How to Make and Use Kimchi

Written by Reya Borbridge

Kimchi is wonderful for many reasons and hopefully by the end of this blog post you will want to make it yourself as well as experiment with recipes that include it! Kimchi is fermented and made using napa cabbage as the base. Kimchi is a Korean staple, and is used in traditional breakfast, lunch, and dinner recipes! The signature spicy flavor component derives from the Korean red pepper. You can find red pepper flakes and powder (Gochugaru), and Korean pepper paste (Gochujang) in stores and when making kimchi from scratch. For the kimchi recipe that I am creating, I'm using the Gochujang paste. However, using the powder is more recommended and traditional since it gives it more of that vibrant red color and a way more refreshing taste as opposed to an umami flavor. Other main components that go into kimchi-making is glutinous rice flour or regular flour, and some other seasonings including garlic and onion powder, sugar, salt, and chili powder. These are all going to bring out the amazing flavor in the fermentation process. Next in the mix is to add some other veggies. The most common and traditional are carrots and leeks or green onions, but feel free to get creative with it! Kimchi is a bit more of a time and hands-on recipe, but is nice since it's broken up, making it seem like a breeze!

To begin making kimchi you will want to first start by breaking it up into halves and quarters. Once this is finished you then need to slice it into 2 inch thick strips. Place the cabbage into the bowl and then sprinkle in a 1/4 cup salt along with 1/2 cup water and mix well. This sounds like a lot of salt, I know! But trust me this is an important step. After it has been sitting for 1.5 hours, and mixing every 30 minutes go ahead and drain and rinse the cabbage, 2-3 times to make sure it is well washed, and the excess salt and dirt is out. Now is time to squeeze out the liquid in the cabbage. This is going to depend on how much kimchi juice you want, so the more juice you want the less you squeeze out. I personally like to have some juice for use in recipes such as kimchi pancakes and fried rice so I recommend not squeezing the cabbage water out too much! After this step, we can go ahead and toss the cabbage into a large mixing bowl as well as start by creating the kimchi paste. We want to do this by heating a pot on the stove on medium-low heat. Add in 1/4 cup water and then mix in 4 tsp. rice flour. You can now turn the heat to medium heat. Place the paste, 1 tbsp. sugar, 5 cloves garlic, 1 small knob of ginger, ⅓ cup chili paste, and 1 white onion in a blender or food processor. Blend or process until well incorporated. Place the carrots and sliced leeks with the drained cabbage. Pour the chili paste into 1 cup of green onions or leeks and 1/2 a medium carrot julienned, mix until well incorporated. Add in salt, or to taste, if needed. Mix well. Divide the kimchi into jars or air-tight containers. This part is important to note since filling the jars only 3/4 all the way is important since during the fermentation process the cabbage/kimchi begins to expand and you need room in your jar for that to happen. You still need to tightly pack the kimchi by pressing down with a spoon or other utensil, but make sure it's not full. Leave to ferment at room temperature for at least a day. If you are new to fermenting this may sound so bizarre or scary to leave something that you typically would refrigerate, outside the fridge, but don’t worry this is perfectly healthy and safe and what is needed to make something “fermented”. Don’t open your bottle of kimchi for the first 24 hours. Everyone's fermentation time will vary depending on your room temperature, so for example if you live in a really hot climate you may only need a day versus a colder climate that will be better after sitting for 2 days. The other option is to slowly ferment the kimchi in the refrigerator, but I recommend the faster and tastier option, making it have that really good sour/hot flavor that is so incredible in kimchi.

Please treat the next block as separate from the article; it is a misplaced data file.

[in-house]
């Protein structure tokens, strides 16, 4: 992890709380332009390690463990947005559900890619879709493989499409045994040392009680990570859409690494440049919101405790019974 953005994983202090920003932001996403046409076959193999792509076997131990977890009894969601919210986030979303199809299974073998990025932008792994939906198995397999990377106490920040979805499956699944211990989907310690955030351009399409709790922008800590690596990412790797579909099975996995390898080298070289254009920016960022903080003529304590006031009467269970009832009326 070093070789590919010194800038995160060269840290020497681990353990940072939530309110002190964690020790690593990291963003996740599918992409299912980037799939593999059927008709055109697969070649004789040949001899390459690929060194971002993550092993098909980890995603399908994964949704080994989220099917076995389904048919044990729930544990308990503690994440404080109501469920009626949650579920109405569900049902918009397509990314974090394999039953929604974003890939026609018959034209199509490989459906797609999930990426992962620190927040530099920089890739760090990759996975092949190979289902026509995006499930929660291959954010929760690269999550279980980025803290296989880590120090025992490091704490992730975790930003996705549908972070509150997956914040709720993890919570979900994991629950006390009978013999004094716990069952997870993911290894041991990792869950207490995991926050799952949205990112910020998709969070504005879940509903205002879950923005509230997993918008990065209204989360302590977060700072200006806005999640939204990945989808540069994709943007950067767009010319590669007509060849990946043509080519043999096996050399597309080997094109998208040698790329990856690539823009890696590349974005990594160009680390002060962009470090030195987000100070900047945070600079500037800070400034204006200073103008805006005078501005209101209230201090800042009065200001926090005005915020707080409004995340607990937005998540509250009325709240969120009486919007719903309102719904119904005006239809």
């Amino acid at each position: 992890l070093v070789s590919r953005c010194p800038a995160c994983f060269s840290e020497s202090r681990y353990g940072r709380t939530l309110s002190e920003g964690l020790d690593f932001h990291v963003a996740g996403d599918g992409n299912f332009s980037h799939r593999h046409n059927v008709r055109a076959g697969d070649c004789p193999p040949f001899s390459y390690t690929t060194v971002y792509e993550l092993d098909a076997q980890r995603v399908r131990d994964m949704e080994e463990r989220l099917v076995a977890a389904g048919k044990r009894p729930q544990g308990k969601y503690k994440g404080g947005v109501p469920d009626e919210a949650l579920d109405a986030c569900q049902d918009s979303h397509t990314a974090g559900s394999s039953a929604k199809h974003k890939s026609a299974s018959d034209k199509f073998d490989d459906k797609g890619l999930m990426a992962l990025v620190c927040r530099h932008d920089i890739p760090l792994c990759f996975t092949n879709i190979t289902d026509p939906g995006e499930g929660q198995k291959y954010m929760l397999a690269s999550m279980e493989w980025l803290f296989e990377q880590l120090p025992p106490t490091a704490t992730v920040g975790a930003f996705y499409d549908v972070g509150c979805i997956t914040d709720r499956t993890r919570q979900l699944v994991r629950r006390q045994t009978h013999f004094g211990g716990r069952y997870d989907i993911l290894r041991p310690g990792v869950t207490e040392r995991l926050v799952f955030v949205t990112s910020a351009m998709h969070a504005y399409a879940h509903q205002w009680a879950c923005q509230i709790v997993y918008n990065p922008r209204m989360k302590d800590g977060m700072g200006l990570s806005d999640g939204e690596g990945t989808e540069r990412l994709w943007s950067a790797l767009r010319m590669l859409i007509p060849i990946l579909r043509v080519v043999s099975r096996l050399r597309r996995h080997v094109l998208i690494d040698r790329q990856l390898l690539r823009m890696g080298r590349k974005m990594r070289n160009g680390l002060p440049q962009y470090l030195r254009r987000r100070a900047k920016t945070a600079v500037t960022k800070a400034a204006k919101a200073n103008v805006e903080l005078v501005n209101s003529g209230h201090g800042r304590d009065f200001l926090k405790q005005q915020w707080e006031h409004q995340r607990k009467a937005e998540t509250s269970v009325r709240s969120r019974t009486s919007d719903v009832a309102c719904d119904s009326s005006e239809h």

So now that we know how to make kimchi, let's start to use it! I want to quickly provide some recipe ideas that are fun, not too crazy, and hopefully inspire you to create it yourself. Next week I will be posting the kimchi recipe video as well as the recipes that I use it with to have a more visual understanding and inspiration! For one, the go-to dish to make with kimchi is a Bibimbap bowl! These are so customizable, amazing for any mealtime and packed with some much protein, flavor, fats, rice, and veggies. Bibimbap is essentially a bowl that is filled with rice, kimchi, a protein such as tofu or meat, cooked carrot and shitake mushrooms, Korean spinach salad, Korean mung bean salad (both of which I will show you how to make in the upcoming video), and last but not least a fried egg on top! The sauce that goes with it is used with the Korean pepper paste we included in the kimchi recipe so it allows you to continue using that Korean paste without feeling lost with what to use it for. The second but not least recipe is a Korean kimchi noodle soup. This recipe is great for a day when you really need something warm and comforting. All you need is an hour to make this and you can meal prep it too for the week, which saves time overall! All you really need for this type of recipe is some dry noodles such as ramen, soba, udon, etc. onions, ginger, garlic, mushrooms, tofu or meat, greens of choice, soy sauce, and a pinch of sugar! This is an easy go-to dinner recipe that will hopefully become a new staple in your diet and inspire you to experiment with more kimchi recipes overall.

I hope you give kimchi a try and make sure to follow Slugsinthekitchen_ucsc on Instagram!

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